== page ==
In 1962, the Rice Board of Trustees passed a resolution to amend its 1891 charter and desegregate the university, a change it would ultimately defend in a lawsuit that reached the Texas Supreme Court in 1967. But Rice’s move to admit Black students was a decision spurred mainly by financial and aspirational motives rather than a commitment to advancing civil rights.
Putting the landmark legal case into context was the focus of a Nov. 5 webinar that explored how pressure to “do the right thing” was only one factor in Rice’s decision to desegregate. The move was immediately opposed by alumni, who filed a lawsuit to block Rice from changing its charter and thus prevent Black students from attending.
Hosted by Rice’s Task Force on Slavery, Segregation and Racial Injustice, “The Legal Battle Over Desegregating Rice” webinar convened panelists with Rice roots and a wide range of legal expertise.
Moderator Akilah Mance ’05 is the general counsel for the Houston Forensic Science Center, an independent crime lab serving the city of Houston and its police department. Her panelists were Megan Francis ‘03, associate professor of political science at the University of Washington; Steven Wilson ’86, assistant provost of academic affairs and registrar at Lehigh University; and Michael Olivas, the emeritus W.B. Bates Distinguished Chair in Law at the University of Houston Law Center.
The legal battle, Wilson said, “wasn’t what we would now regard as a civil rights case at all.”
“It didn’t have the hallmark of plaintiffs seeking entrance to Rice,” he said. “It didn’t have the sort of arguments that we see in other civil rights cases… There was no reference to the 14th Amendment.”
Wilson described Rice in the early 1960s, when the original petition was filed by the Board of Trustees, as a campus that had just signaled its greater ambitions by changing its name from Rice Institute to Rice University. (Alumni had opposed that, too.) The newly renamed university was 50 years old and had recently appointed Kenneth Pitzer as its third president.
“He was hired by the trustees to transform Rice into a major player in higher education,” Wilson said.
The Cold War era, he said, was both “an exciting and dangerous time to be in higher ed.” But Pitzer’s bold plans — a tenure system, new laboratories, more robust graduate programs and the kind of research output that would attract world-class scholars — would match the big strides undertaken by Space Age America.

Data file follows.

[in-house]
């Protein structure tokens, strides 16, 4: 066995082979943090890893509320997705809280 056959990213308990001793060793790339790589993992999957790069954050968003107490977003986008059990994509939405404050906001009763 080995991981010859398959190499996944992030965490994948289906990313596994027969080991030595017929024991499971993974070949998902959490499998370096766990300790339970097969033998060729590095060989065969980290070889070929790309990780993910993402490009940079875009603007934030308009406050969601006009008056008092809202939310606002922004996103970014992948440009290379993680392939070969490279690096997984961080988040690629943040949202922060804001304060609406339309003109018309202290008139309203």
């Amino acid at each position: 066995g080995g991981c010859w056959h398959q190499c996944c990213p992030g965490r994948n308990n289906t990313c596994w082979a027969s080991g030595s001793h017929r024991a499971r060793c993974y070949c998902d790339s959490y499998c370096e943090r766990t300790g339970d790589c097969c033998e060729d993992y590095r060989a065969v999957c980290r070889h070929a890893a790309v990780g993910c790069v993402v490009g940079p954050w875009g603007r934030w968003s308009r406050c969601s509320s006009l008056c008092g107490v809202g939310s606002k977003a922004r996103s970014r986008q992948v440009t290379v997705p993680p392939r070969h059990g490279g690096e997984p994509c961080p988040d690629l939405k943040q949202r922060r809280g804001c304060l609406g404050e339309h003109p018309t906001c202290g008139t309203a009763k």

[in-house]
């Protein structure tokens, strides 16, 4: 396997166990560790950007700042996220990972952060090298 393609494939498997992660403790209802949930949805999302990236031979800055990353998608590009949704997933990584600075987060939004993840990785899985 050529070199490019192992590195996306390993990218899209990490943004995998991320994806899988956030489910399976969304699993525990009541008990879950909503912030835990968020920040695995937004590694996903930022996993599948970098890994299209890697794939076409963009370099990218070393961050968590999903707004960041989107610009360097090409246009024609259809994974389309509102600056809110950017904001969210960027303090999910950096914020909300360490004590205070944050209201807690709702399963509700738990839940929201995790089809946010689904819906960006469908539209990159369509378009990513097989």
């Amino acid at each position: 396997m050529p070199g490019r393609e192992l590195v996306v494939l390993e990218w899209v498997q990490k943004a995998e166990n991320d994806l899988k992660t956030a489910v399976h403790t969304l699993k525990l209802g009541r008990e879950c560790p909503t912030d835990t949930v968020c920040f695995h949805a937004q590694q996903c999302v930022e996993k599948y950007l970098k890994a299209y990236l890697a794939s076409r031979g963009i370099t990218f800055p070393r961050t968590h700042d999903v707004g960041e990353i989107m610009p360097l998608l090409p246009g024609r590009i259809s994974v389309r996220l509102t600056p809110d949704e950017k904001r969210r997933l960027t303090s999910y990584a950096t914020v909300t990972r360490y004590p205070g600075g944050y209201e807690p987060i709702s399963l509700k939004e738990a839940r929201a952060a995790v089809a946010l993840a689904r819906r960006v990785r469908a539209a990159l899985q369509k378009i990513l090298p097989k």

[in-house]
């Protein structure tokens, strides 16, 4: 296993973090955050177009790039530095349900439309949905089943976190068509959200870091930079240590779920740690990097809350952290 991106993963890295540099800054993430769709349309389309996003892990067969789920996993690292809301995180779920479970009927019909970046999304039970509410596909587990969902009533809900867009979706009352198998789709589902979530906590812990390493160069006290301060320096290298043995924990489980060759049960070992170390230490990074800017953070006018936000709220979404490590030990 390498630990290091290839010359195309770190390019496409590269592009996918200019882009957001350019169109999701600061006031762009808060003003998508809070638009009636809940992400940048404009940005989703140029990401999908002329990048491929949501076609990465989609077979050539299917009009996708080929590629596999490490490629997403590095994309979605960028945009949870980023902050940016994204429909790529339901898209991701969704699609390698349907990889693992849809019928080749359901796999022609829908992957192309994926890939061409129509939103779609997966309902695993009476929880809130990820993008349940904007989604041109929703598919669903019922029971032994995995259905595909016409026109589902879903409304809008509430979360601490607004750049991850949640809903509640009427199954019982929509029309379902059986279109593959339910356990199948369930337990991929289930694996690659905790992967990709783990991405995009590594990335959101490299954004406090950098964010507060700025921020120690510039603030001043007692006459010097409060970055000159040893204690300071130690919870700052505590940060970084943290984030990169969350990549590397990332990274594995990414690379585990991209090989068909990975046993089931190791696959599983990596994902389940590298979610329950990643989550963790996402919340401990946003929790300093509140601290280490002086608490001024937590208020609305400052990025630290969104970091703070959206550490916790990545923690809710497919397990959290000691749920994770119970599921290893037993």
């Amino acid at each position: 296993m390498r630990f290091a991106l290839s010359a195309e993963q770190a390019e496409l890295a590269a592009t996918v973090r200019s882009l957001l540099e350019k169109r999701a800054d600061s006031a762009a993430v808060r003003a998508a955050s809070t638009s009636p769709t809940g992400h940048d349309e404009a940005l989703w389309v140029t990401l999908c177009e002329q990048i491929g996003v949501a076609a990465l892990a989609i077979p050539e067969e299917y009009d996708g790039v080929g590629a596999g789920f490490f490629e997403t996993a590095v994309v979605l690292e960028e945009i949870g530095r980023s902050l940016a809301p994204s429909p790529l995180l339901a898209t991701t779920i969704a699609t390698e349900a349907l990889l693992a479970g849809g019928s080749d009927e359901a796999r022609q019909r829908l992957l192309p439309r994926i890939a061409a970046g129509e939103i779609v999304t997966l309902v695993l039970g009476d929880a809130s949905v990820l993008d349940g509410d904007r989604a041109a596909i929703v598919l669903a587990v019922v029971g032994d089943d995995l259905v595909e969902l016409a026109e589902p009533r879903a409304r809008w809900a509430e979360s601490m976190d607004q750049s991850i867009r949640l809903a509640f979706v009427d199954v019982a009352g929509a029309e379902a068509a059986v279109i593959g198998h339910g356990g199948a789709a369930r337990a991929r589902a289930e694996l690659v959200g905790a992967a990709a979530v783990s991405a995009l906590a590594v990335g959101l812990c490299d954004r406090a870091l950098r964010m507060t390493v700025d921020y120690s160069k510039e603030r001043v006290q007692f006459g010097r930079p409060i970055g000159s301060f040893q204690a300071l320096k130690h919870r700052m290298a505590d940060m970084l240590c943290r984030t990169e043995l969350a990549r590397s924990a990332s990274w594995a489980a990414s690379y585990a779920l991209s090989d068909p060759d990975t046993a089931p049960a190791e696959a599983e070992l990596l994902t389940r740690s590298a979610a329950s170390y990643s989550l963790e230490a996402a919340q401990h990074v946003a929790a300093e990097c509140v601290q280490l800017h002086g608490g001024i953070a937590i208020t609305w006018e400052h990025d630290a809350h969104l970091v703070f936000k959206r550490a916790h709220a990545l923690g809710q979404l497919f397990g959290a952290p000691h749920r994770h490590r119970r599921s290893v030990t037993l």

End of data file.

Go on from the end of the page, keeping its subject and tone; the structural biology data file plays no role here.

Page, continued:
Due partly to the fact that it was then a tuition-free institution, Rice was perceived as a wealthy school. Yet as early as the 1920s, the trustees recognized they needed to secure more funding. The Great Depression and successive World Wars mostly stymied fundraising efforts, but by the 1960s a booming country was investing heavily in higher education.
The federal government was handing out the kinds of grants Rice needed, but many of those grants came with caveats requiring that their funds go only to universities that had desegregated and which charged tuition. Rice needed that federal money to continue pursuing fruitful relationships with government institutions such as NASA, the National Science Foundation and the National Institutes of Health. The trustees knew Rice would eventually need to charge tuition anyway in order to continue achieve its ambitions.
Meanwhile, as early as 1948, Rice students had begun calling for the campus to follow the example of the U.S. armed forces by desegregating. That same year, the editorial board of the Thresher, Wilson said, “was making the argument that Rice should be at the forefront of this — that Houston is going to be a great city and if we do this, Rice will be a great place, too.”
Ivy League institutions were ahead of other colleges by this time, Francis said: Yale’s first Black student graduated in 1857; Alpha Phi Alpha, the first Black men’s fraternity, was founded at Cornell University in 1906; even the southernmost Ivy, Princeton, graduated its first three Black students by 1947.
“Even in terms of the ’60s,” Francis said, “Rice was moving at a glacial pace.”
Houston’s only public university at the time was Texas Southern University (TSU), as the University of Houston went private in 1945. And in 1950, TSU had been at the center of landmark “separate but equal” case Sweatt v. Painter, which would later be crucial to deciding Brown v. Board of Education in 1954.
“Of course, with this landmark decision, the Supreme Court held that segregation in public education violated the Equal Protection Clause of the 14th Amendment,” Francis said. “The Brown decision inspired student marches across the country, and especially in the south. But they also advocated inside and outside the hedges; segregated institutions of all stripes needed to fall.”